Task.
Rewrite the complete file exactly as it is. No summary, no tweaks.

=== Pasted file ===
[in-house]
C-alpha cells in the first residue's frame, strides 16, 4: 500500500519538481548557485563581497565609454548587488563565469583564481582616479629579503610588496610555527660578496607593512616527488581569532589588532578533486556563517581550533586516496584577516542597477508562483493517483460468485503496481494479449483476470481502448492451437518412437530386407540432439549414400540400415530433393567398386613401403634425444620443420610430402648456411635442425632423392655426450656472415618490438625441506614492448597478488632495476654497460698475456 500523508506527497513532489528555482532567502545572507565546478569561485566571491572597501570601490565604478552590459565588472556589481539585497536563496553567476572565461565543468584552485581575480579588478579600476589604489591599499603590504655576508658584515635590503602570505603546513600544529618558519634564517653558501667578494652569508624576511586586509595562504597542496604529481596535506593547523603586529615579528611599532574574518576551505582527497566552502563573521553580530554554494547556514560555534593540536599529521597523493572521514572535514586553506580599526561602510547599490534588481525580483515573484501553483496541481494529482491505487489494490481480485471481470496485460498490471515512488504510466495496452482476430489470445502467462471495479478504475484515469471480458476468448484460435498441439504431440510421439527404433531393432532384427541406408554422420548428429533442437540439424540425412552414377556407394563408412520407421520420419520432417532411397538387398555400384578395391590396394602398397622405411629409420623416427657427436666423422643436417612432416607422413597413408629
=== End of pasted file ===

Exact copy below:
[in-house]
C-alpha cells in the first residue's frame, strides 16, 4: 500500500519538481548557485563581497565609454548587488563565469583564481582616479629579503610588496610555527660578496607593512616527488581569532589588532578533486556563517581550533586516496584577516542597477508562483493517483460468485503496481494479449483476470481502448492451437518412437530386407540432439549414400540400415530433393567398386613401403634425444620443420610430402648456411635442425632423392655426450656472415618490438625441506614492448597478488632495476654497460698475456 500523508506527497513532489528555482532567502545572507565546478569561485566571491572597501570601490565604478552590459565588472556589481539585497536563496553567476572565461565543468584552485581575480579588478579600476589604489591599499603590504655576508658584515635590503602570505603546513600544529618558519634564517653558501667578494652569508624576511586586509595562504597542496604529481596535506593547523603586529615579528611599532574574518576551505582527497566552502563573521553580530554554494547556514560555534593540536599529521597523493572521514572535514586553506580599526561602510547599490534588481525580483515573484501553483496541481494529482491505487489494490481480485471481470496485460498490471515512488504510466495496452482476430489470445502467462471495479478504475484515469471480458476468448484460435498441439504431440510421439527404433531393432532384427541406408554422420548428429533442437540439424540425412552414377556407394563408412520407421520420419520432417532411397538387398555400384578395391590396394602398397622405411629409420623416427657427436666423422643436417612432416607422413597413408629